You’ve got three weeks until your beach vacation but you’d feel more comfortable dressed for an Alaskan cruise than the Caribbean coast. What’s a woman to do? According to Marla Ahlgrimm, one thing you shouldn’t do is jump into an intense exercise program. Read on for the reason.
Q: I need to get in shape fast. Why shouldn’t I hit the gym?
Marla Ahlgrimm: You should exercise and participate in plenty of physical activity. But, the body can only adapt appropriately if given time to adjust to new movements. Jumping headfirst into a grueling workout can actually do more harm than good. Unfortunately, there are no quick fixes here.
Zika is a virus, typically spread via mosquito bites. According to Marla Ahlgrimm, it is a mild illness but can have profound effects on some of our most vulnerable: unborn babies. Read on for Ahlgrimm’s response to the current Zika scare.
Q: How is Zika contracted?
Marla Ahlgrimm: Zika, like its better-known cousin West Nile Virus, is a mosquito-borne illness. It is spread through the bite of an infected insect. The mosquitos that carry Zika are opportunistic creatures that can breed in even the smallest locations, preferring human-populated areas to swamp and marshland. Zika may also be spread via sexual intercourse.
Some birth defects are not visible, explains Marla Ahlgrimm. Some of these, however, such as problems of the ear that affect hearing, can have a profound effect on a child’s ability to communicate. Ahlgrimm says that infant hearing screenings are a valuable tool for all parents and answers questions about the process and benefits of early intervention.
Q: When should my baby have her hearing checked?
Marla Ahlgrimm: All hospitals now offer audio screenings shortly after birth, before mother and child are released from care. Children born outside of a medical facility should be tested as soon as possible by their pediatrician or a hearing specialist. The CDC recommends hearing tests before one month of age with a follow up scheduled no later than three months of age if issues are suspected.
Hearing loss attributed to age can’t be avoided, says Marla Ahlgrimm. However, noise-induced hearing loss (NIHL) is 100% preventable. In this brief question and answer article, Ahlgrimm explains the difference and offers advice on ways to avoid NIHL.
Q: What is NIHL?
Marla Ahlgrimm: Noise-induced hearing loss is just that, hearing loss associated with exposure to noise above 85 decibels. To put that into perspective, a vacuum cleaner runs at approximately 75 decibels so anything louder than that can damage the inner ear.
Q: When are people exposed to prolonged noises?
Marla Ahlgrimm: Recreational activities are the biggest culprits. Live concerts, motorcycles, and firecrackers are all well above the 85 decibel threshold. Previously, NIHL was diagnosed most frequently among those whose jobs mandated noise exposure, such as those working in machine shops or in construction. Over the last fifty years, noise has been recognized as an occupational hazard and is highly regulated. NIHL is still prevalent among active and retired military personnel.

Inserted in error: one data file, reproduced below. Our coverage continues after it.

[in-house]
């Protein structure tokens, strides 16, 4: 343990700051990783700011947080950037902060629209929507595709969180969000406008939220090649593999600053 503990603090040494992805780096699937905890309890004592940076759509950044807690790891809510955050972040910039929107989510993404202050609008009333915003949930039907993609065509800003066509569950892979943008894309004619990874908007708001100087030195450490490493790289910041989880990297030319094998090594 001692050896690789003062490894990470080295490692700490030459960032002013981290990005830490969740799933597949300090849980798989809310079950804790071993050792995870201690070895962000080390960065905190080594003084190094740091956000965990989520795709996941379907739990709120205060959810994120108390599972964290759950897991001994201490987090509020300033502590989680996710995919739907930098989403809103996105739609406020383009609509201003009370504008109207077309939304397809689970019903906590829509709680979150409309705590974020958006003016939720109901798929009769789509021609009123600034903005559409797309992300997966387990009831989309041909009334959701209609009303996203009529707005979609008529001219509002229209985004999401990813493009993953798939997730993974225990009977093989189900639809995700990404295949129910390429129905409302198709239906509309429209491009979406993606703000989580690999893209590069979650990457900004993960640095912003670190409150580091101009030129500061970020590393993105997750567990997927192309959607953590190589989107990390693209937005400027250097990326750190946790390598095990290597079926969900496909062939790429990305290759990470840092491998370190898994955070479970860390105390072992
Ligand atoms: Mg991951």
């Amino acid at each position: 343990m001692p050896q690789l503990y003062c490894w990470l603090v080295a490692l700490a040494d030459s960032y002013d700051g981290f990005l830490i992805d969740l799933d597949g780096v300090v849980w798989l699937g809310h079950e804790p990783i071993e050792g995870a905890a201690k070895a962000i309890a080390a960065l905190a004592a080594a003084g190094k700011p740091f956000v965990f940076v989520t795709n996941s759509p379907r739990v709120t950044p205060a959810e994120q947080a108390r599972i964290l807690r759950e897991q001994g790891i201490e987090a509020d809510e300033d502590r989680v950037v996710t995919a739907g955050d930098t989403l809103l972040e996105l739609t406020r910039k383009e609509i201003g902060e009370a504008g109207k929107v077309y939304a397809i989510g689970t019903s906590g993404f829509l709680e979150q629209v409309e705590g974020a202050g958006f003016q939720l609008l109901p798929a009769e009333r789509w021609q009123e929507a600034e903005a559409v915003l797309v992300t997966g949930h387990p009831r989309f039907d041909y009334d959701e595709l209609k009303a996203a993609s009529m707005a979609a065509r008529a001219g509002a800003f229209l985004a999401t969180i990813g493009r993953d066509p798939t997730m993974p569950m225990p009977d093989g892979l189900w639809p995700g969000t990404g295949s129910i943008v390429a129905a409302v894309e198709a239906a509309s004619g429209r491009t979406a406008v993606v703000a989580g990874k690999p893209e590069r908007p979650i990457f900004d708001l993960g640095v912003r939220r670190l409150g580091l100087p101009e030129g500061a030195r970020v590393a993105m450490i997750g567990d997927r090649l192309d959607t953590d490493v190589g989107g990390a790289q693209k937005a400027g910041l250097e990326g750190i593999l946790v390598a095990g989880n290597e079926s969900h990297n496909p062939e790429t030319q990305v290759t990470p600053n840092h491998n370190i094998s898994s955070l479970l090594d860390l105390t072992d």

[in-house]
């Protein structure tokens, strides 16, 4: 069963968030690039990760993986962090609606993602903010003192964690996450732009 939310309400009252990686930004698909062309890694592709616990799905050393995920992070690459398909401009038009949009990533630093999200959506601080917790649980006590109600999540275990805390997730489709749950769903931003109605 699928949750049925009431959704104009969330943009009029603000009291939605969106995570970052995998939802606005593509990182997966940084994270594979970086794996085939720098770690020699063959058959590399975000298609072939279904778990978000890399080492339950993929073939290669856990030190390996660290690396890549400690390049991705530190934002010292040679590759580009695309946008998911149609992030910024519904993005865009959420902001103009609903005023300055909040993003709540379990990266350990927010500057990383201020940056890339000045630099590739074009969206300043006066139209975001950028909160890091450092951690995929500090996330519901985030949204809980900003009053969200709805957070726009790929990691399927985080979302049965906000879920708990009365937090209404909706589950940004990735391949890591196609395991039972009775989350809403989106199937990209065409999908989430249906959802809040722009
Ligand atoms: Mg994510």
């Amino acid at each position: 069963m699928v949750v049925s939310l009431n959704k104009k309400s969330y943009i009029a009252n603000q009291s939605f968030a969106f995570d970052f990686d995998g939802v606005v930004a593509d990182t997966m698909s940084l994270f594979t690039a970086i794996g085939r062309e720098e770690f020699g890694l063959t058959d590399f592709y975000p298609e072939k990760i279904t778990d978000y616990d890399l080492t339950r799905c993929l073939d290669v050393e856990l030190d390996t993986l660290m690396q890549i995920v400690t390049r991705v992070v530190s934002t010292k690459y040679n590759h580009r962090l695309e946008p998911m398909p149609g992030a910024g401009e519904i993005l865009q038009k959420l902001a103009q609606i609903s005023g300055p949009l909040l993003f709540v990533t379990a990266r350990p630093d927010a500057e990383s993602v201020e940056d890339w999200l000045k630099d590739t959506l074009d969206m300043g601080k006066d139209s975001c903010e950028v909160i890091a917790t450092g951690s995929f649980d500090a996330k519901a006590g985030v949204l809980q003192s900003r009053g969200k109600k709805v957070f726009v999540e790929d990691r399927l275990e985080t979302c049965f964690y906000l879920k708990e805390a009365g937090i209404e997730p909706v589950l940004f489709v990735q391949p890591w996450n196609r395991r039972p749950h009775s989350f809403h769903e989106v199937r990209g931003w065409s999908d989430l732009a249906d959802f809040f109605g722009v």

Rheumatoid arthritis (RA) is a painful autoimmune disease that leaves joints stiff and weak. And it affects women three times as much as men. Women’s healthcare expert Marla Ahlgrimm says the reasons aren’t fully understood but researchers continue to seek answers. Here, Ahlgrimm discusses this common form of arthritis.
Q: What is rheumatoid arthritis?
Marla Ahlgrimm: RA (also known as atrophic arthritis) is a chronic inflammatory syndrome that presents with pain and swelling in the joints. It most commonly affects the feet and hands but may spread if left untreated. Severe RA may also cause bone erosion and deformities.
Q: Who gets RA?
Marla Ahlgrimm: RA, like other autoimmune diseases, is diagnosed in both men and women. However, women are identified as having rheumatoid arthritis three times more often than men. Of the 50 million Americans currently suffering from arthritis, 1.5 million of these cases are RA.
Five common questions with straightforward answers on the most common causes of menstrual changes.
Q: What causes heavy bleeding during menstruation?
Marla Ahlgrimm: Uterine fibroids are one of the most common causes of a heavy flow. These non-cancerous tumors attach to the wall of the uterus and can grow as large as a melon, but are typically pea sized or smaller. They occur frequently in women in their 30s and 40s and often disappear without treatment.
When to see a doctor: If bleeding is heavy enough to change pads/tampons more than once an hour for an entire day.
Q: Are periods that last for more than a week normal?
Marla Ahlgrimm: It’s common with age to have periods that last longer than usual. As the body makes less progesterone (the pregnancy hormone), it doesn’t always get the signal to stop menstruation. An underactive thyroid may also be a trigger.
When the ovaries fail, it becomes more difficult to conceive. Here, Marla Ahlgrimm answers questions about ovulation disorders and possible ways to counter infertility.
Q: What is ovulatory dysfunction?
Marla Ahlgrimm: Ovulatory dysfunction is a condition in which the ovaries do not release an egg regularly. Ovulation is a complex process dependent upon hormones being released at the precise time and in the right quantities during the menstrual cycle. Anything that interferes with hormone regulation can result in ovulatory dysfunction. Infertility is a major concern for women with irregular periods.
Q: What usually causes it?
Marla Ahlgrimm: For the most part, ovulatory dysfunction is caused by hormone imbalance. The pituitary gland and hypothalamus play a vital role in regulating Luteinizing Hormone (LH) and Follicle Stimulating Hormone (FSH). If these are out of balance, it can cause a disruption of the menstrual cycle.